AMR is one of the biggest global health challenges today and it’s only getting worse. The emergence of multi-drug resistant pathogens has made it increasingly difficult to choose the right antibiotic for critically ill patients. As a result, physicians are frequently turning to broad-spectrum antibiotics and the excessive use of these powerful medicines triggers the development of multi-drug resistance. – Danuta Cichocka, CEO of Resistell

WAAW

World Antimicrobial Awareness Week is celebrated annually from 18 to 24 of November every year since it was endorsed at the Sixty-eighth World Health Assembly in May 2015. Following a stakeholder’s meeting this May organized by the Food and Agriculture Organization of the United Nations (FAO), the World Organisation for Animal Health (OIE), and the World Health Organization (WHO) the scope of this global plan was expanded to all antimicrobials to facilitate a more inclusive global response and support the multisectoral One Health Approach. As we mentioned before, the slogan for the 2020 campaign is “Antimicrobials: handle with care” and it is applicable to all sectors.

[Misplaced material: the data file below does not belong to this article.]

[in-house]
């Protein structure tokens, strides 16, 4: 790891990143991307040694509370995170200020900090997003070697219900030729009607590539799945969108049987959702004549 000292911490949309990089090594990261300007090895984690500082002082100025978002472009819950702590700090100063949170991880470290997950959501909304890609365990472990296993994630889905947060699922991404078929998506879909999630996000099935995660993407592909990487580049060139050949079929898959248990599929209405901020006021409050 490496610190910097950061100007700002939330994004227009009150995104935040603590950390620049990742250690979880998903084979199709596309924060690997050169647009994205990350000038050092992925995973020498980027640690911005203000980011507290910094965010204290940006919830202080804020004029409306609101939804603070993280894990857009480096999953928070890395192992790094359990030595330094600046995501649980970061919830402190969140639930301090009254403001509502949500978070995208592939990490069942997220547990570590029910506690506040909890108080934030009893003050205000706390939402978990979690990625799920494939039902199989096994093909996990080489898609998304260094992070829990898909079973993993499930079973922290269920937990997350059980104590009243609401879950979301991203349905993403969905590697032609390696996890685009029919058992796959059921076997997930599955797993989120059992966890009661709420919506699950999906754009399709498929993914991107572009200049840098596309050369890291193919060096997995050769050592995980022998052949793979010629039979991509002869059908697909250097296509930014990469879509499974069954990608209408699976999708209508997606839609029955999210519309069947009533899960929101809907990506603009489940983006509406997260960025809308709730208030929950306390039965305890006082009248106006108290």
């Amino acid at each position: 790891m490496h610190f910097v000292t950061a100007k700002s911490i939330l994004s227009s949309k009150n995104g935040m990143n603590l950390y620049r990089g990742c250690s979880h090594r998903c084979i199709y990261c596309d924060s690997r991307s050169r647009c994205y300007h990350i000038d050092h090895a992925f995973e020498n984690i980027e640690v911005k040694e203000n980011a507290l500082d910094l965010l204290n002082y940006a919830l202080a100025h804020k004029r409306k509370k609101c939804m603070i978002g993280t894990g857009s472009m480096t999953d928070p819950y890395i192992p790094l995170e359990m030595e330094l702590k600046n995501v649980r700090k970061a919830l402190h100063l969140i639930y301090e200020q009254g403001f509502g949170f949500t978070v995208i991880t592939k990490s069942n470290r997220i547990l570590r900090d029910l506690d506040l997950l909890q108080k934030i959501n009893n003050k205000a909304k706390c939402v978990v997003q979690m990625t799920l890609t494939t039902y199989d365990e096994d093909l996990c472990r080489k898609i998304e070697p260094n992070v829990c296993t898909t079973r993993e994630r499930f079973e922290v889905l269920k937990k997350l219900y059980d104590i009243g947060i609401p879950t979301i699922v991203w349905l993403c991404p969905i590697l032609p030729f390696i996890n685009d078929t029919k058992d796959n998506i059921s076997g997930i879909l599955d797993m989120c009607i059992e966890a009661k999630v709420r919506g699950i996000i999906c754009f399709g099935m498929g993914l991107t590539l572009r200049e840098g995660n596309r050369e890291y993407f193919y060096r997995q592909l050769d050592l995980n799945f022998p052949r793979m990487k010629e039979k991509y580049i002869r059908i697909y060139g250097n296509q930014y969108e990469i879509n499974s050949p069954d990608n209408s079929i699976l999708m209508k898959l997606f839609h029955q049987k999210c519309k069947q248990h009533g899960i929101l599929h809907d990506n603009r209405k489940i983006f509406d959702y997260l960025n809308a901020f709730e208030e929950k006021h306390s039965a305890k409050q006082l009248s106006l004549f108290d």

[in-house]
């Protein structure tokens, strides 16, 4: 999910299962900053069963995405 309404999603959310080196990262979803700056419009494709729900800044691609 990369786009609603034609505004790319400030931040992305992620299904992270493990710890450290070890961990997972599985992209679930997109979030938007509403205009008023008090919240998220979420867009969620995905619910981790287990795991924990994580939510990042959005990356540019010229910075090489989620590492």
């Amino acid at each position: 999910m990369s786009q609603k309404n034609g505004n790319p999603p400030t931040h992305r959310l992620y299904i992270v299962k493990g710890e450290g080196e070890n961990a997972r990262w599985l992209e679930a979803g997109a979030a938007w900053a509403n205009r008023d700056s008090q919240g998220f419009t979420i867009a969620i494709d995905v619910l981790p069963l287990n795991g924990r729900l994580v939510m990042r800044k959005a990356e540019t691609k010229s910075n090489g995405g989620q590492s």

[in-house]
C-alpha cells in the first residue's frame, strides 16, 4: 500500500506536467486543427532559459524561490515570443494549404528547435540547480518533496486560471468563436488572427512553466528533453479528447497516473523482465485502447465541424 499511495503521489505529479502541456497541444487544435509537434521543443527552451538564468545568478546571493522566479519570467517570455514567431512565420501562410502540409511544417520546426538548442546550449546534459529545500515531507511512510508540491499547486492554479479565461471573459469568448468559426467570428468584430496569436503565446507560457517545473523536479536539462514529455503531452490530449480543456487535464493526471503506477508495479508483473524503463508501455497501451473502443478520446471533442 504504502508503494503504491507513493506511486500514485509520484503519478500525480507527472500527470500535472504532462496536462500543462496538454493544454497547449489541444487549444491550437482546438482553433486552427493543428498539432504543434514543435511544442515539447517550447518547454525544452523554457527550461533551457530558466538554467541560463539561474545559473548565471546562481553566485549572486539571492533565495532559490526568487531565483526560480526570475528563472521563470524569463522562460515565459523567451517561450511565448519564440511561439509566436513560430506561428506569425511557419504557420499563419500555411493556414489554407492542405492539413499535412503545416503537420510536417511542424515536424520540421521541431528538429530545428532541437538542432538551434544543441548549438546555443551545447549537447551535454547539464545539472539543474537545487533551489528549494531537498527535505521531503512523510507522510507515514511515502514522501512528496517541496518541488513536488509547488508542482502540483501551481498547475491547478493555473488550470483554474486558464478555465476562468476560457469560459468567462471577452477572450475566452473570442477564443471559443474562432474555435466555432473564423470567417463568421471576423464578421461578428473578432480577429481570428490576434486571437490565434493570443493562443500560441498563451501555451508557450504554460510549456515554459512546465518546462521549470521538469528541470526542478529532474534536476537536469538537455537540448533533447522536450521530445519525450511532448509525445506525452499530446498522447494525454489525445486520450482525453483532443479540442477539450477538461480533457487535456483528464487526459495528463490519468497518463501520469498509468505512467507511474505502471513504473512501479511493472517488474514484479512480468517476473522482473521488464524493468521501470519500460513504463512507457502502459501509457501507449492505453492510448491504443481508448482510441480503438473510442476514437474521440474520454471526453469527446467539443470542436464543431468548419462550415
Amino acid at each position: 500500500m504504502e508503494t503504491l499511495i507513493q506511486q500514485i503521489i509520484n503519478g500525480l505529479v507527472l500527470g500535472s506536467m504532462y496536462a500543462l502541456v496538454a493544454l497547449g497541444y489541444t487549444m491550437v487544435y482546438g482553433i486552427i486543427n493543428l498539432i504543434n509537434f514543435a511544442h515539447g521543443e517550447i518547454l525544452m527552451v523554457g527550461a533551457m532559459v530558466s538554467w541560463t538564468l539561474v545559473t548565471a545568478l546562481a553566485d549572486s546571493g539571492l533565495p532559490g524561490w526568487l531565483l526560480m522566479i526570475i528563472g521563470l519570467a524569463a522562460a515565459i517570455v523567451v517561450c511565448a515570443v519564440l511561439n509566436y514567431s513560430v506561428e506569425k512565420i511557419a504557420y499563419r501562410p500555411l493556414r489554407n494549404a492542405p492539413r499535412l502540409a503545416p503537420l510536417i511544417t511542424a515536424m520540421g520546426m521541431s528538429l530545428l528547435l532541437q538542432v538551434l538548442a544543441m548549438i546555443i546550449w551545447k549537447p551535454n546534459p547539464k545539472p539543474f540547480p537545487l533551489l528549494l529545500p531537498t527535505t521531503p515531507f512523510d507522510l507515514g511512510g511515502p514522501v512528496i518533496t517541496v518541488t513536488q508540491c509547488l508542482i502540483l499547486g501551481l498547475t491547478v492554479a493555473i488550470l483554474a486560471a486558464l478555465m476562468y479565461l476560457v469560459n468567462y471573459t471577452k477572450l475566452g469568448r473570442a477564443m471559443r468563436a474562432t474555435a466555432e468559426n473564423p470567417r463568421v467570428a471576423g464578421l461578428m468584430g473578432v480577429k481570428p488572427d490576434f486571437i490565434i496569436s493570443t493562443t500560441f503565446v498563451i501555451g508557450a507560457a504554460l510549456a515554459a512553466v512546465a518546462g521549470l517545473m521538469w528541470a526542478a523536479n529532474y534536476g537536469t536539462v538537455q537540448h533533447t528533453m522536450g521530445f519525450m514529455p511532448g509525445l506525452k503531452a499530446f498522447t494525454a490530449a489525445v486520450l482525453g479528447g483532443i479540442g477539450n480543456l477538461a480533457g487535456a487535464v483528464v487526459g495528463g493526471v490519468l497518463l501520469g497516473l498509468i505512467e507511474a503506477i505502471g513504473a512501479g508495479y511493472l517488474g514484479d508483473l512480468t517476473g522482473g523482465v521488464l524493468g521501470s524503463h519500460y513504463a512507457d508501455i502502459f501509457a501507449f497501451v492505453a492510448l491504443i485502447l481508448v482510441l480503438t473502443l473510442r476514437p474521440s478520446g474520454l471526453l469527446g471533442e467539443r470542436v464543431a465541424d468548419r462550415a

How is Resistell helping

Fortunately, around 10 years ago, Dr. Sandor Kasas and Prof. Giovanni Dietler from the Laboratory of Physics of Living Matter (LPMV) at EPFL embarked on developing a ground-breaking new AST method. Together with their team, they began testing Atomic Force Microscopy cantilevers as sensors to detect nano-scale vibrations of living cells.